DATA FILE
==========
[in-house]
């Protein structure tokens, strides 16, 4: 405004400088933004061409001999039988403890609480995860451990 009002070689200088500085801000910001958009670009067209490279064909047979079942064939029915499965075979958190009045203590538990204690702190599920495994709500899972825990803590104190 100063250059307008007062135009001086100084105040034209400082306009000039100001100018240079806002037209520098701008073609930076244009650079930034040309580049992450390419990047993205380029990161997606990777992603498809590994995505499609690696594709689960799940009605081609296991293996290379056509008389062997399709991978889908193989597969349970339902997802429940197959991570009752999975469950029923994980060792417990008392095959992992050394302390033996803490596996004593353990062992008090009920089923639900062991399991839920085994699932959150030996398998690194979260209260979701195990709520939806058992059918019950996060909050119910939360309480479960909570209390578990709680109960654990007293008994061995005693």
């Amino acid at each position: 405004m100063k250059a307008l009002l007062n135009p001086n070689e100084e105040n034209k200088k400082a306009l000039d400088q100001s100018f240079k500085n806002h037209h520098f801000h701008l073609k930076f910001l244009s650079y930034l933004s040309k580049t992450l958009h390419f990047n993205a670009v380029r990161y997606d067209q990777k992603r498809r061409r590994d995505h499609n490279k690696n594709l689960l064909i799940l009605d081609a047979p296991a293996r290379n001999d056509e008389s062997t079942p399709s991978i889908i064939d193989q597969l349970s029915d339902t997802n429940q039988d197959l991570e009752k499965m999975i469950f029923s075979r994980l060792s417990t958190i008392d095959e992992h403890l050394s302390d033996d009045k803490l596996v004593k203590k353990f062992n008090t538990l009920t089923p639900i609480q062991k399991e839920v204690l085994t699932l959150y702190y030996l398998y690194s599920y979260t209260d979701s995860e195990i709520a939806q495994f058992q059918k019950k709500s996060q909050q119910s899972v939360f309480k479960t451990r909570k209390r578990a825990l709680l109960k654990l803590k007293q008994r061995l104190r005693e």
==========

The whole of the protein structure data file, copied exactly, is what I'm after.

[in-house]
């Protein structure tokens, strides 16, 4: 405004400088933004061409001999039988403890609480995860451990 009002070689200088500085801000910001958009670009067209490279064909047979079942064939029915499965075979958190009045203590538990204690702190599920495994709500899972825990803590104190 100063250059307008007062135009001086100084105040034209400082306009000039100001100018240079806002037209520098701008073609930076244009650079930034040309580049992450390419990047993205380029990161997606990777992603498809590994995505499609690696594709689960799940009605081609296991293996290379056509008389062997399709991978889908193989597969349970339902997802429940197959991570009752999975469950029923994980060792417990008392095959992992050394302390033996803490596996004593353990062992008090009920089923639900062991399991839920085994699932959150030996398998690194979260209260979701195990709520939806058992059918019950996060909050119910939360309480479960909570209390578990709680109960654990007293008994061995005693």
């Amino acid at each position: 405004m100063k250059a307008l009002l007062n135009p001086n070689e100084e105040n034209k200088k400082a306009l000039d400088q100001s100018f240079k500085n806002h037209h520098f801000h701008l073609k930076f910001l244009s650079y930034l933004s040309k580049t992450l958009h390419f990047n993205a670009v380029r990161y997606d067209q990777k992603r498809r061409r590994d995505h499609n490279k690696n594709l689960l064909i799940l009605d081609a047979p296991a293996r290379n001999d056509e008389s062997t079942p399709s991978i889908i064939d193989q597969l349970s029915d339902t997802n429940q039988d197959l991570e009752k499965m999975i469950f029923s075979r994980l060792s417990t958190i008392d095959e992992h403890l050394s302390d033996d009045k803490l596996v004593k203590k353990f062992n008090t538990l009920t089923p639900i609480q062991k399991e839920v204690l085994t699932l959150y702190y030996l398998y690194s599920y979260t209260d979701s995860e195990i709520a939806q495994f058992q059918k019950k709500s996060q909050q119910s899972v939360f309480k479960t451990r909570k209390r578990a825990l709680l109960k654990l803590k007293q008994r061995l104190r005693e």